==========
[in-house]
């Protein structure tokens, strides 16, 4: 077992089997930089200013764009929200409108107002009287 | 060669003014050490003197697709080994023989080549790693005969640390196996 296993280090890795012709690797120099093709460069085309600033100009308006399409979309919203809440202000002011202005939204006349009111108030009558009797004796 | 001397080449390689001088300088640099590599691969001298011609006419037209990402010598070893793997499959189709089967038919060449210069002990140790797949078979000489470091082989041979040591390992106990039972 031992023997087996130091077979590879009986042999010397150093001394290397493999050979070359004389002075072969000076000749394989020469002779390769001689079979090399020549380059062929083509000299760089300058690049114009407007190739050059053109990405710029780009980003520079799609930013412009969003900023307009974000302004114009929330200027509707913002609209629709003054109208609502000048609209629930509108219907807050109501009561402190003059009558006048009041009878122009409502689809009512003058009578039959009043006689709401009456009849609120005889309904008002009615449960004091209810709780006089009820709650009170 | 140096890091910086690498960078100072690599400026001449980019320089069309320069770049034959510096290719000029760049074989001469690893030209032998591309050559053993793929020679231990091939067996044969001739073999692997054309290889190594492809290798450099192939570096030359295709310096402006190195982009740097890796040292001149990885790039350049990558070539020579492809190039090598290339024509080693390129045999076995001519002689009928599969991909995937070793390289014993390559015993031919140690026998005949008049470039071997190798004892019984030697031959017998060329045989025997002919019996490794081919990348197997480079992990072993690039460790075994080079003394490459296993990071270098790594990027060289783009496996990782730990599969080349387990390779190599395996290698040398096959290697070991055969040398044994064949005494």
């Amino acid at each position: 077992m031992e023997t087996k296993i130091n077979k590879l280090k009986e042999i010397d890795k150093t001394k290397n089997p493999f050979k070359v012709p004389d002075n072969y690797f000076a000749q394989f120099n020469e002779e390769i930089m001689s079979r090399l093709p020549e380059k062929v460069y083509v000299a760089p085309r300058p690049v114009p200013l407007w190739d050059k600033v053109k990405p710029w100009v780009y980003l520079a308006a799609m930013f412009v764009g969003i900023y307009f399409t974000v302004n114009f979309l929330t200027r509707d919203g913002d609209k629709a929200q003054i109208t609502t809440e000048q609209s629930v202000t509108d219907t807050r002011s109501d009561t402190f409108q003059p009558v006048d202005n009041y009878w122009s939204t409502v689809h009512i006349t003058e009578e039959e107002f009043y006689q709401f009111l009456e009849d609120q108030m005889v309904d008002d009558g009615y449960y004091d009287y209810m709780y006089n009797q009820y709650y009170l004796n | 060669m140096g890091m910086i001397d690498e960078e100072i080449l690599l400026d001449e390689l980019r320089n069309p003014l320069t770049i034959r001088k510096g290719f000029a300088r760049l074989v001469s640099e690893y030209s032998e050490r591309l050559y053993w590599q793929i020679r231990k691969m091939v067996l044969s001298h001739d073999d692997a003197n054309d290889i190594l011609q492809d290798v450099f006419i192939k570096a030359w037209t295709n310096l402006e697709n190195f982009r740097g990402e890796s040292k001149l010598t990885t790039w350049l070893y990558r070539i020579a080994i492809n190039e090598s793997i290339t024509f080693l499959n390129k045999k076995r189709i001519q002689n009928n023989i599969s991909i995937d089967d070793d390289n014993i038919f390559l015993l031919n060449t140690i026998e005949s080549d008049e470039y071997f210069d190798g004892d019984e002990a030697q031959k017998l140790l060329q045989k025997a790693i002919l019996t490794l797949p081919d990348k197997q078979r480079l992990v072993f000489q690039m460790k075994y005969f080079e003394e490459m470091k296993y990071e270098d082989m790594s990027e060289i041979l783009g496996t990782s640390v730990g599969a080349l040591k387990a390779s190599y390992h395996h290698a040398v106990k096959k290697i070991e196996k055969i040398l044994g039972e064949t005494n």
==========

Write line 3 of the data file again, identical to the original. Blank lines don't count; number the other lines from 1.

């Amino acid at each position: 077992m031992e023997t087996k296993i130091n077979k590879l280090k009986e042999i010397d890795k150093t001394k290397n089997p493999f050979k070359v012709p004389d002075n072969y690797f000076a000749q394989f120099n020469e002779e390769i930089m001689s079979r090399l093709p020549e380059k062929v460069y083509v000299a760089p085309r300058p690049v114009p200013l407007w190739d050059k600033v053109k990405p710029w100009v780009y980003l520079a308006a799609m930013f412009v764009g969003i900023y307009f399409t974000v302004n114009f979309l929330t200027r509707d919203g913002d609209k629709a929200q003054i109208t609502t809440e000048q609209s629930v202000t509108d219907t807050r002011s109501d009561t402190f409108q003059p009558v006048d202005n009041y009878w122009s939204t409502v689809h009512i006349t003058e009578e039959e107002f009043y006689q709401f009111l009456e009849d609120q108030m005889v309904d008002d009558g009615y449960y004091d009287y209810m709780y006089n009797q009820y709650y009170l004796n | 060669m140096g890091m910086i001397d690498e960078e100072i080449l690599l400026d001449e390689l980019r320089n069309p003014l320069t770049i034959r001088k510096g290719f000029a300088r760049l074989v001469s640099e690893y030209s032998e050490r591309l050559y053993w590599q793929i020679r231990k691969m091939v067996l044969s001298h001739d073999d692997a003197n054309d290889i190594l011609q492809d290798v450099f006419i192939k570096a030359w037209t295709n310096l402006e697709n190195f982009r740097g990402e890796s040292k001149l010598t990885t790039w350049l070893y990558r070539i020579a080994i492809n190039e090598s793997i290339t024509f080693l499959n390129k045999k076995r189709i001519q002689n009928n023989i599969s991909i995937d089967d070793d390289n014993i038919f390559l015993l031919n060449t140690i026998e005949s080549d008049e470039y071997f210069d190798g004892d019984e002990a030697q031959k017998l140790l060329q045989k025997a790693i002919l019996t490794l797949p081919d990348k197997q078979r480079l992990v072993f000489q690039m460790k075994y005969f080079e003394e490459m470091k296993y990071e270098d082989m790594s990027e060289i041979l783009g496996t990782s640390v730990g599969a080349l040591k387990a390779s190599y390992h395996h290698a040398v106990k096959k290697i070991e196996k055969i040398l044994g039972e064949t005494n």